Retired soldier, Alex Easton is horrified to find their friends Roderick and Madeline Usher in a state of grave ill health.
The Usher house is surrounded by even stranger sights – spooked-looking hares, glowing substances in the lake, and toxic mushrooms. Determined to save their friends, Alex dives headfirst into the danger that lurks nearby.
What Moves The Dead is a gothic retelling of Edgar Allen Poe’s The Fall of the House of Usher. I don’t know how it compares to the original text, but the Usher house sets the tone in this novella.
Its monstrous appearance, twisting corridors, creaking floorboards, and spooky crypt are all described vividly. So much so that I can still envision the setting.
I like that the story opens in medias res, introducing us to Alex and jumping right into the plot without any delay. This makes it so much easier for you to get invested in the story, and you know that T. Kingfisher is getting to the heart of the matter directly.
The writing includes some very grotesque imagery. If you’re easily spooked, I would not recommend this book to you.
Alex’s character is opinionated and loyal. Although we don’t get much backstory in terms of their bond with Roderick and Madeline, their actions and thoughts clearly depict how much they mean to them.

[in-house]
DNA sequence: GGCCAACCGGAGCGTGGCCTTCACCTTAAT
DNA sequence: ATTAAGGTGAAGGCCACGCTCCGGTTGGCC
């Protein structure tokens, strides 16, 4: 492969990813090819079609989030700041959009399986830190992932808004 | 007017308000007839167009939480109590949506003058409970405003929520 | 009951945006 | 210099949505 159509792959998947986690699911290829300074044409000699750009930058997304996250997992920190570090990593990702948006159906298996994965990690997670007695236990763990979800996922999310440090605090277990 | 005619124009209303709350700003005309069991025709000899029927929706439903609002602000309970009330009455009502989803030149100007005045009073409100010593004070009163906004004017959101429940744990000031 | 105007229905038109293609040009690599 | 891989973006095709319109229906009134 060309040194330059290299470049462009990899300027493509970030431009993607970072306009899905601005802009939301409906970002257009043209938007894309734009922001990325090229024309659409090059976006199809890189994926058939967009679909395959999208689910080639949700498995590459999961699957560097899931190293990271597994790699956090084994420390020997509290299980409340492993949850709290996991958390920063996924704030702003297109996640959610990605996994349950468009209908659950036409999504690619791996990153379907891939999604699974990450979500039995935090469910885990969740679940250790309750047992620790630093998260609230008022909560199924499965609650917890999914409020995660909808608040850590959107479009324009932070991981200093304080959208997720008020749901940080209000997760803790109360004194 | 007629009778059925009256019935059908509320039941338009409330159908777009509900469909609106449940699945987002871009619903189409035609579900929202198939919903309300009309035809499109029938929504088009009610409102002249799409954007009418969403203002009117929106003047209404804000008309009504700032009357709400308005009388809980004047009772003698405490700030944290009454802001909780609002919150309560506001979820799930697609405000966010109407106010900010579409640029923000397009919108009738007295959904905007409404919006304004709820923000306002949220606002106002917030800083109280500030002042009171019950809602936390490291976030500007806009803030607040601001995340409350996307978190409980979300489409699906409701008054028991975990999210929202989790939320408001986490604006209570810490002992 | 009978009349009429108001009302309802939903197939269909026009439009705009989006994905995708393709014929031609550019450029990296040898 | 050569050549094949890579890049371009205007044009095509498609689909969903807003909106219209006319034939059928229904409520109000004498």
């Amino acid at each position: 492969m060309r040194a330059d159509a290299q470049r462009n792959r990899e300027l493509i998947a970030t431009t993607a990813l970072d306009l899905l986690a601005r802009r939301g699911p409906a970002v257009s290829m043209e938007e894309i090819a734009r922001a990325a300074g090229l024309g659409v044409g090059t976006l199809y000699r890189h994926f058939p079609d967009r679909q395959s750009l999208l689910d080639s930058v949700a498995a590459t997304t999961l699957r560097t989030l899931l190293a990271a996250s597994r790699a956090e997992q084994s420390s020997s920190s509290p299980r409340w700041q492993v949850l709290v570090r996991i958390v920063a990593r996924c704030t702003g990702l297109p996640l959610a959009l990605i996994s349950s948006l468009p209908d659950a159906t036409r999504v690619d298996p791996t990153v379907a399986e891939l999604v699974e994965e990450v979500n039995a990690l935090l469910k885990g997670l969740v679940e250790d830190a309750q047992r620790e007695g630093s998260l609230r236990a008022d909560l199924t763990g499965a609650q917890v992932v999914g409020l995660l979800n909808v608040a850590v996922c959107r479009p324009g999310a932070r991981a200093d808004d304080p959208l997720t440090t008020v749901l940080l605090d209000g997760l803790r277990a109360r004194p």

There are moments when Alex would make snide remarks about Americans. I wasn’t a fan of that.
I’ve realised that it must be T. Kingfisher’s signature style to have a protagonist who shares a close bond with an animal.
In The Twisted Ones, it was Mouse and her dog, Bongo. Here, it is Alex and his horse, Hob. I don’t think it’s far-fetched to say that Hob does have somewhat of a consistent presence in the novella.
There are a couple of scenes towards the end where Alex and Denton are trying to save someone – those were perfect! If the entirety of the book felt as seamlessly written, I would’ve LOVED this one.
It’s great that the author introduces a different set of pronouns. This adds to the conversation about gender identities, which is always important to foster a sense of inclusivity.
All in all, it was a decent read. I’m mulling over whether T. Kingfisher’s books are for me. Something just seems missing, preventing me from fully enjoying it and giving it that 5/5 rating.